The black dandy beams from past into future -- sharply attired, of course
By D. Scot Miller
Wednesday November 18, 2009
Recently I was at a meeting with an unnamed arts organization, planning for an AfroSurreal art exhibit. As we were hashing out the details of display, the concept of the black dandy become a bone of contention among my learned colleagues. What was, and is, a black dandy? How does the black dandy differ from the white dandy? What's the difference between a dandy and fop? Aren't those terms interchangeable? Why bother looking at or for a black dandy at all? I'm seldom at a loss for words — it just takes me a minute to arrange them properly sometimes. (Ask my editor.) But this time, I had nothing to say. I just directed all queries to Slaves To Fashion: Black Dandyism and the Styling of Black Diasporic Identity (Duke University Press, 408 pages, $24.95).
Monica L. Miller's book is the first of its kind: a lengthy written study of the history of black dandyism and the role that style has played in the politics and aesthetics of African and African American identity. She draws from literature, film, photography, print ads, and music to reveal the black dandy's underground cultural history and generate possibilities for the future.
Slaves to Fashion looks at black dandies of the past, beginning with Mungo Macaroni, a freed slave and well-known force within the London social scene in the 18th century. Miller also studies contemporary manifestations, in the vestments of Andre 3000 and Puff Daddy, showing how black dandies have historically used the signature tools of clothing, gesture, and wit to break down limiting definitions and introduce new, fluid concepts of social and political possibility. Though Slaves to Fashion is über-academic and at times weighed down by post-structrualist jargon, Miller more than makes up for it with uncanny feats of scholarship that illustrate ways in which the figure of the black dandy has been an elephant-in-the-room — albeit a particualrly well-dressed one.
A great example is Miller's citing of the character of Adolph in Harriet Beecher Stowe's 1852 Uncle Tom's Cabin. Almost immediately after the publication of this "great abolitionist work," its characters became some of the first American archetypes: Simon Legree and Uncle Tom are two notable examples. In comparison, Adolph — a black dandy pivotal to the story — was excised from the public imagination. Miller sees this as a reaction to what she calls "crimes of fashion," which take place when Africans and African Americans don the clothing of the oppressed to both emulate and satirize the oppressor. Adolph served as a "dark mirror" to both American materialism and the deep fear of the impending gender and race-mixing that would take place after abolition.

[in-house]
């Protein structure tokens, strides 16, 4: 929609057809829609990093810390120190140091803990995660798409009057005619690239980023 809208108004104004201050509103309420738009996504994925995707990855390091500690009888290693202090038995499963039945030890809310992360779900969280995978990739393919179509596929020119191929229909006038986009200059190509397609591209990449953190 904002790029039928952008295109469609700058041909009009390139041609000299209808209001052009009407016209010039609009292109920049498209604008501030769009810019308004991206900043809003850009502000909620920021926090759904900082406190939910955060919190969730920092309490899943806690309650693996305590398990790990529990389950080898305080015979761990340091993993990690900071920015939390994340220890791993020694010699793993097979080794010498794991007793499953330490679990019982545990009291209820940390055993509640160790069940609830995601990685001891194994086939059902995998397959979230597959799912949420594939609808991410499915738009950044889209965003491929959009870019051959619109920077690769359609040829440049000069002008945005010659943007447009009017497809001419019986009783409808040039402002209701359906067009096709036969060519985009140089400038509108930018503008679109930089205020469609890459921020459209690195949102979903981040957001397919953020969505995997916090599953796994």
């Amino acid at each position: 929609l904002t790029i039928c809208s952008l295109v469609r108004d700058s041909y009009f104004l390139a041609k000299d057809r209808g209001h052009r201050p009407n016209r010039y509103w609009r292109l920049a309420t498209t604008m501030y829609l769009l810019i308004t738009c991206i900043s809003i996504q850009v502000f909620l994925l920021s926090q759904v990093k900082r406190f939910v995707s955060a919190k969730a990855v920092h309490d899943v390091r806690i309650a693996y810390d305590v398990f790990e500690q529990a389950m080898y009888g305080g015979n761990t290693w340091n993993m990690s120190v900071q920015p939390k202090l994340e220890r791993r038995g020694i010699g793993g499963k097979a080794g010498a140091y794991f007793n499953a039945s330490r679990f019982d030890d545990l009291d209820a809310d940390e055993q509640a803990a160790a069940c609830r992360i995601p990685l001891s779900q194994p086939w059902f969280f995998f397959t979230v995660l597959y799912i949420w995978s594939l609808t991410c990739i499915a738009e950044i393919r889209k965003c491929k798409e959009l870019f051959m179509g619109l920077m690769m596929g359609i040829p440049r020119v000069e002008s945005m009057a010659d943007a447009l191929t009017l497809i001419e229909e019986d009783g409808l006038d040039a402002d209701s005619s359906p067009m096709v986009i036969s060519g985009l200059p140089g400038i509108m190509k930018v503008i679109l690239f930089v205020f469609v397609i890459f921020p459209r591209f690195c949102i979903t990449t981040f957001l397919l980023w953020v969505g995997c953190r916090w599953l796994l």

This fear, according to Miller, is the difference between the black dandy and the white dandy or the fop. Unlike a Caucasian counterpart, exemplified by the likes of Oscar Wilde, the black dandy comes from a position of underprivilege and uses flair and style as a way to redefine masculinity to include him. In other words, as opposed to a feminine front, it is the black dandy's fluid masculinity — his "queering" of the term — that threatens to undermine the social order. Adolph is the exact opposite of the static, predictable docility and animalism of "the Big Black Buck" Uncle Tom. When he's in town, you have to lock up your sons, daughters, wives, mother, father, and yourself because his power of seduction is so great. Think Prince during his Dirty Mind (Warner Bros., 1980) phase and you get the general idea.
Fear, according to Miller, continues to generate a serious backlash in reaction to the idea — let alone reality — of true equality for black people in the west. Images of black cork minstelry that lampoon the black dandy's aspirations have been around as long as the black dandy. From Zip Coon and Jim Dandy in the early 19th century to present-day manifestations in popular culture, ambivalence — a tool of the black dandy — has served as a double-edged sword. Exactly when and where does "stylin' out" become "coonin'"? If W.E.B. Du Bois, the quintessential black dandy, couldn't figure it out, I'm not sure that I can find a definitive answer.
Slaves to Fashion rediscovers its footing in exploring the nature of "otherness." Returning from investigations of the black dandy's lineage to note his role in contemporary art and culture, Miller shines a light on filmmaker Isaac Julien, editor and photographer Iké Udé, visual artist Yinka Shonibare, and beyond. In the process, she answers a variety of questions regarding what a black dandy is and does. Ultimately, the black dandy's problem is an AfroSurreal one: by perpetrating these "crimes of fashion," by avoiding and exploding pat definitions of blackness, masculinity, and sexuality, he occupies a realm outside convention, and all too often, recognition. It is from these murky waters of post-postmodernity, I believe, that the black dandy brings a message for us all.